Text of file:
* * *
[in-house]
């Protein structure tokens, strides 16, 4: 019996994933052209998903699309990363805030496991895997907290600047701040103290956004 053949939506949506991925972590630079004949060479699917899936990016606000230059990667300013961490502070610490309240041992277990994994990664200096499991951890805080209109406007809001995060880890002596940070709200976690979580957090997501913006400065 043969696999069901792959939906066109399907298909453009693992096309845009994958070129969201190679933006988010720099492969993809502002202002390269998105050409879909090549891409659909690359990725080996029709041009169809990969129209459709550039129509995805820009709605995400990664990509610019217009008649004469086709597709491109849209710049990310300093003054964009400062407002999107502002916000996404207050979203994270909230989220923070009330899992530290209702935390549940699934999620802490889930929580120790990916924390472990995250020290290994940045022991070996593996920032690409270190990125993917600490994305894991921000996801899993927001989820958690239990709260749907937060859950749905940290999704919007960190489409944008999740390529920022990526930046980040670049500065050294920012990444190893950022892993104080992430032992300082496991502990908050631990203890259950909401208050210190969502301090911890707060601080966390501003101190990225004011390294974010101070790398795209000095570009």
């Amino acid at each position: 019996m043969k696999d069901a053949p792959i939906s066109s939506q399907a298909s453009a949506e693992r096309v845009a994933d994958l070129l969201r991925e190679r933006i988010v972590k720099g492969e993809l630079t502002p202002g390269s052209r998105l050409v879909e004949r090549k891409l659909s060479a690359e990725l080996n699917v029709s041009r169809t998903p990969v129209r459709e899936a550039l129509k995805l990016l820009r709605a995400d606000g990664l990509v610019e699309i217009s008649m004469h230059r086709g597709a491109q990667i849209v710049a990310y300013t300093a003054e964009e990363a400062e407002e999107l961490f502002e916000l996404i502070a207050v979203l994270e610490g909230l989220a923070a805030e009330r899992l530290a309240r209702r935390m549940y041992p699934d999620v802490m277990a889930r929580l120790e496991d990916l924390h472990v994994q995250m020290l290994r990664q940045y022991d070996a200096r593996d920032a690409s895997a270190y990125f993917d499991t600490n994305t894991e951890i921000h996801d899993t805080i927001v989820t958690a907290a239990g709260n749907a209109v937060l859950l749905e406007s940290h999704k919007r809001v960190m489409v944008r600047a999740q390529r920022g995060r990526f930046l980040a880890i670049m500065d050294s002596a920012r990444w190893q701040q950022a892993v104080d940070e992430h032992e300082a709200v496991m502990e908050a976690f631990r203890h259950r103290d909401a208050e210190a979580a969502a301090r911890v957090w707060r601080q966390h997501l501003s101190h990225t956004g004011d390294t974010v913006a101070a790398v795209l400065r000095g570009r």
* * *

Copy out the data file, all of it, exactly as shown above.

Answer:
[in-house]
């Protein structure tokens, strides 16, 4: 019996994933052209998903699309990363805030496991895997907290600047701040103290956004 053949939506949506991925972590630079004949060479699917899936990016606000230059990667300013961490502070610490309240041992277990994994990664200096499991951890805080209109406007809001995060880890002596940070709200976690979580957090997501913006400065 043969696999069901792959939906066109399907298909453009693992096309845009994958070129969201190679933006988010720099492969993809502002202002390269998105050409879909090549891409659909690359990725080996029709041009169809990969129209459709550039129509995805820009709605995400990664990509610019217009008649004469086709597709491109849209710049990310300093003054964009400062407002999107502002916000996404207050979203994270909230989220923070009330899992530290209702935390549940699934999620802490889930929580120790990916924390472990995250020290290994940045022991070996593996920032690409270190990125993917600490994305894991921000996801899993927001989820958690239990709260749907937060859950749905940290999704919007960190489409944008999740390529920022990526930046980040670049500065050294920012990444190893950022892993104080992430032992300082496991502990908050631990203890259950909401208050210190969502301090911890707060601080966390501003101190990225004011390294974010101070790398795209000095570009």
């Amino acid at each position: 019996m043969k696999d069901a053949p792959i939906s066109s939506q399907a298909s453009a949506e693992r096309v845009a994933d994958l070129l969201r991925e190679r933006i988010v972590k720099g492969e993809l630079t502002p202002g390269s052209r998105l050409v879909e004949r090549k891409l659909s060479a690359e990725l080996n699917v029709s041009r169809t998903p990969v129209r459709e899936a550039l129509k995805l990016l820009r709605a995400d606000g990664l990509v610019e699309i217009s008649m004469h230059r086709g597709a491109q990667i849209v710049a990310y300013t300093a003054e964009e990363a400062e407002e999107l961490f502002e916000l996404i502070a207050v979203l994270e610490g909230l989220a923070a805030e009330r899992l530290a309240r209702r935390m549940y041992p699934d999620v802490m277990a889930r929580l120790e496991d990916l924390h472990v994994q995250m020290l290994r990664q940045y022991d070996a200096r593996d920032a690409s895997a270190y990125f993917d499991t600490n994305t894991e951890i921000h996801d899993t805080i927001v989820t958690a907290a239990g709260n749907a209109v937060l859950l749905e406007s940290h999704k919007r809001v960190m489409v944008r600047a999740q390529r920022g995060r990526f930046l980040a880890i670049m500065d050294s002596a920012r990444w190893q701040q950022a892993v104080d940070e992430h032992e300082a709200v496991m502990e908050a976690f631990r203890h259950r103290d909401a208050e210190a979580a969502a301090r911890v957090w707060r601080q966390h997501l501003s101190h990225t956004g004011d390294t974010v913006a101070a790398v795209l400065r000095g570009r």